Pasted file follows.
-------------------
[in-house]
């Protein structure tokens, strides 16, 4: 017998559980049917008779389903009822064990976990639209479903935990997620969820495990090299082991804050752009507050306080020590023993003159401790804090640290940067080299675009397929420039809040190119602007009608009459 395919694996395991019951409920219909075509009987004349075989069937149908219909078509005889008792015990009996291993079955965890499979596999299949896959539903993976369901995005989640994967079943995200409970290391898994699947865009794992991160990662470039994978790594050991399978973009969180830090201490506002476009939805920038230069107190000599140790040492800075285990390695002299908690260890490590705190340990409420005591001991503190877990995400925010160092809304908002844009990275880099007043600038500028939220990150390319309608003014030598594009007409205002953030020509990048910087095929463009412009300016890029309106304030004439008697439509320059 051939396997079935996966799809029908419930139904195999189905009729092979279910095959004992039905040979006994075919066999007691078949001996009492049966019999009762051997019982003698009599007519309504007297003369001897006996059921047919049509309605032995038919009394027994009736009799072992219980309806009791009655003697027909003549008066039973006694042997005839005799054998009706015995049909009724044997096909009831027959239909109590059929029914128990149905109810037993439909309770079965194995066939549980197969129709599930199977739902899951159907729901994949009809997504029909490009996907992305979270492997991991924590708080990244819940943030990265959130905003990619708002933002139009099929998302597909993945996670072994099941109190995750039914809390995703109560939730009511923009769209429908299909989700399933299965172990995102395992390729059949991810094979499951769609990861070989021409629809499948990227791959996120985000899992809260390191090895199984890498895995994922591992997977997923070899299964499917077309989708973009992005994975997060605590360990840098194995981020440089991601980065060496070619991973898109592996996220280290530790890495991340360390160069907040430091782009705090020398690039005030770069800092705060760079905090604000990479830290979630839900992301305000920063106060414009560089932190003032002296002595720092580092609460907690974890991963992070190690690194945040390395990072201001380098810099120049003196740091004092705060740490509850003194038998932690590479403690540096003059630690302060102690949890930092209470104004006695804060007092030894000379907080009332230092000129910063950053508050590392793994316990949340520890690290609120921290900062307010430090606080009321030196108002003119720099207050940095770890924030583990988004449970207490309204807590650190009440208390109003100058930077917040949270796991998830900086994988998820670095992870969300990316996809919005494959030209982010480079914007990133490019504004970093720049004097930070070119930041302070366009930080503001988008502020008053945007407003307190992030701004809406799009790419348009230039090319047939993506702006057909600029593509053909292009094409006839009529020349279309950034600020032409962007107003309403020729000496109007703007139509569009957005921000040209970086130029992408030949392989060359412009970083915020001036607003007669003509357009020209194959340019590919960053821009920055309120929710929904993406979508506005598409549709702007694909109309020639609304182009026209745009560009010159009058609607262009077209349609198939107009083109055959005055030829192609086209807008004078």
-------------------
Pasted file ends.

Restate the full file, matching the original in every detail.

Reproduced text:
[in-house]
């Protein structure tokens, strides 16, 4: 017998559980049917008779389903009822064990976990639209479903935990997620969820495990090299082991804050752009507050306080020590023993003159401790804090640290940067080299675009397929420039809040190119602007009608009459 395919694996395991019951409920219909075509009987004349075989069937149908219909078509005889008792015990009996291993079955965890499979596999299949896959539903993976369901995005989640994967079943995200409970290391898994699947865009794992991160990662470039994978790594050991399978973009969180830090201490506002476009939805920038230069107190000599140790040492800075285990390695002299908690260890490590705190340990409420005591001991503190877990995400925010160092809304908002844009990275880099007043600038500028939220990150390319309608003014030598594009007409205002953030020509990048910087095929463009412009300016890029309106304030004439008697439509320059 051939396997079935996966799809029908419930139904195999189905009729092979279910095959004992039905040979006994075919066999007691078949001996009492049966019999009762051997019982003698009599007519309504007297003369001897006996059921047919049509309605032995038919009394027994009736009799072992219980309806009791009655003697027909003549008066039973006694042997005839005799054998009706015995049909009724044997096909009831027959239909109590059929029914128990149905109810037993439909309770079965194995066939549980197969129709599930199977739902899951159907729901994949009809997504029909490009996907992305979270492997991991924590708080990244819940943030990265959130905003990619708002933002139009099929998302597909993945996670072994099941109190995750039914809390995703109560939730009511923009769209429908299909989700399933299965172990995102395992390729059949991810094979499951769609990861070989021409629809499948990227791959996120985000899992809260390191090895199984890498895995994922591992997977997923070899299964499917077309989708973009992005994975997060605590360990840098194995981020440089991601980065060496070619991973898109592996996220280290530790890495991340360390160069907040430091782009705090020398690039005030770069800092705060760079905090604000990479830290979630839900992301305000920063106060414009560089932190003032002296002595720092580092609460907690974890991963992070190690690194945040390395990072201001380098810099120049003196740091004092705060740490509850003194038998932690590479403690540096003059630690302060102690949890930092209470104004006695804060007092030894000379907080009332230092000129910063950053508050590392793994316990949340520890690290609120921290900062307010430090606080009321030196108002003119720099207050940095770890924030583990988004449970207490309204807590650190009440208390109003100058930077917040949270796991998830900086994988998820670095992870969300990316996809919005494959030209982010480079914007990133490019504004970093720049004097930070070119930041302070366009930080503001988008502020008053945007407003307190992030701004809406799009790419348009230039090319047939993506702006057909600029593509053909292009094409006839009529020349279309950034600020032409962007107003309403020729000496109007703007139509569009957005921000040209970086130029992408030949392989060359412009970083915020001036607003007669003509357009020209194959340019590919960053821009920055309120929710929904993406979508506005598409549709702007694909109309020639609304182009026209745009560009010159009058609607262009077209349609198939107009083109055959005055030829192609086209807008004078």